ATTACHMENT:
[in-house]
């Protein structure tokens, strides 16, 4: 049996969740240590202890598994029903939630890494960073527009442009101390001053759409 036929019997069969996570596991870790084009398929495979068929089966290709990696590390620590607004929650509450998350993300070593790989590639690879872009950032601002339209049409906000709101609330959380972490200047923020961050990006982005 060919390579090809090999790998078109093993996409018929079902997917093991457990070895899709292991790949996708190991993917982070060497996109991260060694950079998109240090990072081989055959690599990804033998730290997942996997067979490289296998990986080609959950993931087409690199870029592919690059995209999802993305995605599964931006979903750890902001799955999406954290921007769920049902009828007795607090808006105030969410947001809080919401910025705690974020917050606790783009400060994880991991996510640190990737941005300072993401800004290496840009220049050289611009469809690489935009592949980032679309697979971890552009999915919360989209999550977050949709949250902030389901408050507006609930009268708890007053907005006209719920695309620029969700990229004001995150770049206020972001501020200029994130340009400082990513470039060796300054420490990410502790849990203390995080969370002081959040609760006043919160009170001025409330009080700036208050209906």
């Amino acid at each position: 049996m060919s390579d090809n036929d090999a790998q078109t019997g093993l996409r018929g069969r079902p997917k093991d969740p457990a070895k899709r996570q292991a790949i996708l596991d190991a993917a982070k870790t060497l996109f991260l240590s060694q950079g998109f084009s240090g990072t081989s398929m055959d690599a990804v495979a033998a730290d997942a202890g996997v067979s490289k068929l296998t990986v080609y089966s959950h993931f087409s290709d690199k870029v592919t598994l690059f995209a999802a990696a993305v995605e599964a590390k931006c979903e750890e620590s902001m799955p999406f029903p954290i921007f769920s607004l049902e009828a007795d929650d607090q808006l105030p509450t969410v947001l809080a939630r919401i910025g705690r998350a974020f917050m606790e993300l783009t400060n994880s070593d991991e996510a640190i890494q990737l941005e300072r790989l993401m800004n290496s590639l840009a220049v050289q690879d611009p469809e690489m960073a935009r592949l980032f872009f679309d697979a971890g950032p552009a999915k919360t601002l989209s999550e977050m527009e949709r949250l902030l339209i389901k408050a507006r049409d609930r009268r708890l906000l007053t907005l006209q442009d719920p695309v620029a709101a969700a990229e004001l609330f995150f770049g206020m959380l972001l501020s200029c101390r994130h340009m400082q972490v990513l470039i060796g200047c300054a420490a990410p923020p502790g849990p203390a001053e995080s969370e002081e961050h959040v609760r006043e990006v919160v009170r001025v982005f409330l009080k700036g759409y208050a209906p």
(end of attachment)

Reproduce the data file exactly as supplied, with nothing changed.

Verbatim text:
[in-house]
């Protein structure tokens, strides 16, 4: 049996969740240590202890598994029903939630890494960073527009442009101390001053759409 036929019997069969996570596991870790084009398929495979068929089966290709990696590390620590607004929650509450998350993300070593790989590639690879872009950032601002339209049409906000709101609330959380972490200047923020961050990006982005 060919390579090809090999790998078109093993996409018929079902997917093991457990070895899709292991790949996708190991993917982070060497996109991260060694950079998109240090990072081989055959690599990804033998730290997942996997067979490289296998990986080609959950993931087409690199870029592919690059995209999802993305995605599964931006979903750890902001799955999406954290921007769920049902009828007795607090808006105030969410947001809080919401910025705690974020917050606790783009400060994880991991996510640190990737941005300072993401800004290496840009220049050289611009469809690489935009592949980032679309697979971890552009999915919360989209999550977050949709949250902030389901408050507006609930009268708890007053907005006209719920695309620029969700990229004001995150770049206020972001501020200029994130340009400082990513470039060796300054420490990410502790849990203390995080969370002081959040609760006043919160009170001025409330009080700036208050209906």
């Amino acid at each position: 049996m060919s390579d090809n036929d090999a790998q078109t019997g093993l996409r018929g069969r079902p997917k093991d969740p457990a070895k899709r996570q292991a790949i996708l596991d190991a993917a982070k870790t060497l996109f991260l240590s060694q950079g998109f084009s240090g990072t081989s398929m055959d690599a990804v495979a033998a730290d997942a202890g996997v067979s490289k068929l296998t990986v080609y089966s959950h993931f087409s290709d690199k870029v592919t598994l690059f995209a999802a990696a993305v995605e599964a590390k931006c979903e750890e620590s902001m799955p999406f029903p954290i921007f769920s607004l049902e009828a007795d929650d607090q808006l105030p509450t969410v947001l809080a939630r919401i910025g705690r998350a974020f917050m606790e993300l783009t400060n994880s070593d991991e996510a640190i890494q990737l941005e300072r790989l993401m800004n290496s590639l840009a220049v050289q690879d611009p469809e690489m960073a935009r592949l980032f872009f679309d697979a971890g950032p552009a999915k919360t601002l989209s999550e977050m527009e949709r949250l902030l339209i389901k408050a507006r049409d609930r009268r708890l906000l007053t907005l006209q442009d719920p695309v620029a709101a969700a990229e004001l609330f995150f770049g206020m959380l972001l501020s200029c101390r994130h340009m400082q972490v990513l470039i060796g200047c300054a420490a990410p923020p502790g849990p203390a001053e995080s969370e002081e961050h959040v609760r006043e990006v919160v009170r001025v982005f409330l009080k700036g759409y208050a209906p």